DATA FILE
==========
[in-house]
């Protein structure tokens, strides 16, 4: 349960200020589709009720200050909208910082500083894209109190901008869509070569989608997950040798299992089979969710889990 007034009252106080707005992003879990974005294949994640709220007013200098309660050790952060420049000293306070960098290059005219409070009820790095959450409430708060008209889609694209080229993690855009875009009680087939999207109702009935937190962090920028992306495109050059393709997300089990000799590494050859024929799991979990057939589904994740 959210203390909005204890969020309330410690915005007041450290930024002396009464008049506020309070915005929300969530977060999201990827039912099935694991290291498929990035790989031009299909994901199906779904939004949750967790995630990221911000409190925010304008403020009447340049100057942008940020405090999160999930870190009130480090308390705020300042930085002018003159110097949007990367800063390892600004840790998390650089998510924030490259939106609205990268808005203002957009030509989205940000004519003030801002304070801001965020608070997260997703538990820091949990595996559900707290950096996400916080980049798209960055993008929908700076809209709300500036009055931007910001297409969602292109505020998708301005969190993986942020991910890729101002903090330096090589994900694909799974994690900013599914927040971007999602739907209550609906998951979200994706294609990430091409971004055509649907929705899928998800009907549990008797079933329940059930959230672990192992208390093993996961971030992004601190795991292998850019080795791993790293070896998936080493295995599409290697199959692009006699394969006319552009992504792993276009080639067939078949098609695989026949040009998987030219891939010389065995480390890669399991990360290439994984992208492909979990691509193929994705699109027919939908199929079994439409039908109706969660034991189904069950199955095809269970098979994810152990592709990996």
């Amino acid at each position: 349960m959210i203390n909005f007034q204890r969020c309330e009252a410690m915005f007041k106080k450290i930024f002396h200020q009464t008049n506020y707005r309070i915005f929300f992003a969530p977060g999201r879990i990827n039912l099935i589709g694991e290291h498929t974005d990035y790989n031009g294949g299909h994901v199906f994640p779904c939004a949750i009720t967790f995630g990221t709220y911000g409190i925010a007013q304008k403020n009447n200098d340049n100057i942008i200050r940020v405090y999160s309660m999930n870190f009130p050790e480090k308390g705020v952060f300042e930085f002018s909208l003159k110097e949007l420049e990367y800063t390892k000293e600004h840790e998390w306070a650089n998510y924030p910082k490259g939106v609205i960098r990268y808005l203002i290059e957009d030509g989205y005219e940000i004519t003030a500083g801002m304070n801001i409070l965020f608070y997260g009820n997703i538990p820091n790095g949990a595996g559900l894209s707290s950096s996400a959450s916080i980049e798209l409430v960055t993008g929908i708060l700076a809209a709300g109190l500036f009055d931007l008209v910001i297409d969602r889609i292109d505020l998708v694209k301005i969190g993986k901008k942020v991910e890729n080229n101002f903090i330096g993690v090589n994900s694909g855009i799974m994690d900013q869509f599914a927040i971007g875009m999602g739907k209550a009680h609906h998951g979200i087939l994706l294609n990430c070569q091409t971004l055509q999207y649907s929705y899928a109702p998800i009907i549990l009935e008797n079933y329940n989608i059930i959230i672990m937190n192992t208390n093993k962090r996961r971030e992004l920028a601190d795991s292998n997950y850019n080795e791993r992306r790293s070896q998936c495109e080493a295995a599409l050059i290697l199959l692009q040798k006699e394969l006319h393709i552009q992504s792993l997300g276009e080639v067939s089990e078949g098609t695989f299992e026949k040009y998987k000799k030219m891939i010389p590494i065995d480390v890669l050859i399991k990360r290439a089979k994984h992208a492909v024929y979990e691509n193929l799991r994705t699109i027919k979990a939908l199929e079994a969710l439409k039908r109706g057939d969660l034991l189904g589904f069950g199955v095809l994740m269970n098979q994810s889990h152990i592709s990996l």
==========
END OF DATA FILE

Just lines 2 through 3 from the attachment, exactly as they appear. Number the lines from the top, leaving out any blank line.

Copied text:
């Protein structure tokens, strides 16, 4: 349960200020589709009720200050909208910082500083894209109190901008869509070569989608997950040798299992089979969710889990 007034009252106080707005992003879990974005294949994640709220007013200098309660050790952060420049000293306070960098290059005219409070009820790095959450409430708060008209889609694209080229993690855009875009009680087939999207109702009935937190962090920028992306495109050059393709997300089990000799590494050859024929799991979990057939589904994740 959210203390909005204890969020309330410690915005007041450290930024002396009464008049506020309070915005929300969530977060999201990827039912099935694991290291498929990035790989031009299909994901199906779904939004949750967790995630990221911000409190925010304008403020009447340049100057942008940020405090999160999930870190009130480090308390705020300042930085002018003159110097949007990367800063390892600004840790998390650089998510924030490259939106609205990268808005203002957009030509989205940000004519003030801002304070801001965020608070997260997703538990820091949990595996559900707290950096996400916080980049798209960055993008929908700076809209709300500036009055931007910001297409969602292109505020998708301005969190993986942020991910890729101002903090330096090589994900694909799974994690900013599914927040971007999602739907209550609906998951979200994706294609990430091409971004055509649907929705899928998800009907549990008797079933329940059930959230672990192992208390093993996961971030992004601190795991292998850019080795791993790293070896998936080493295995599409290697199959692009006699394969006319552009992504792993276009080639067939078949098609695989026949040009998987030219891939010389065995480390890669399991990360290439994984992208492909979990691509193929994705699109027919939908199929079994439409039908109706969660034991189904069950199955095809269970098979994810152990592709990996």
């Amino acid at each position: 349960m959210i203390n909005f007034q204890r969020c309330e009252a410690m915005f007041k106080k450290i930024f002396h200020q009464t008049n506020y707005r309070i915005f929300f992003a969530p977060g999201r879990i990827n039912l099935i589709g694991e290291h498929t974005d990035y790989n031009g294949g299909h994901v199906f994640p779904c939004a949750i009720t967790f995630g990221t709220y911000g409190i925010a007013q304008k403020n009447n200098d340049n100057i942008i200050r940020v405090y999160s309660m999930n870190f009130p050790e480090k308390g705020v952060f300042e930085f002018s909208l003159k110097e949007l420049e990367y800063t390892k000293e600004h840790e998390w306070a650089n998510y924030p910082k490259g939106v609205i960098r990268y808005l203002i290059e957009d030509g989205y005219e940000i004519t003030a500083g801002m304070n801001i409070l965020f608070y997260g009820n997703i538990p820091n790095g949990a595996g559900l894209s707290s950096s996400a959450s916080i980049e798209l409430v960055t993008g929908i708060l700076a809209a709300g109190l500036f009055d931007l008209v910001i297409d969602r889609i292109d505020l998708v694209k301005i969190g993986k901008k942020v991910e890729n080229n101002f903090i330096g993690v090589n994900s694909g855009i799974m994690d900013q869509f599914a927040i971007g875009m999602g739907k209550a009680h609906h998951g979200i087939l994706l294609n990430c070569q091409t971004l055509q999207y649907s929705y899928a109702p998800i009907i549990l009935e008797n079933y329940n989608i059930i959230i672990m937190n192992t208390n093993k962090r996961r971030e992004l920028a601190d795991s292998n997950y850019n080795e791993r992306r790293s070896q998936c495109e080493a295995a599409l050059i290697l199959l692009q040798k006699e394969l006319h393709i552009q992504s792993l997300g276009e080639v067939s089990e078949g098609t695989f299992e026949k040009y998987k000799k030219m891939i010389p590494i065995d480390v890669l050859i399991k990360r290439a089979k994984h992208a492909v024929y979990e691509n193929l799991r994705t699109i027919k979990a939908l199929e079994a969710l439409k039908r109706g057939d969660l034991l189904g589904f069950g199955v095809l994740m269970n098979q994810s889990h152990i592709s990996l």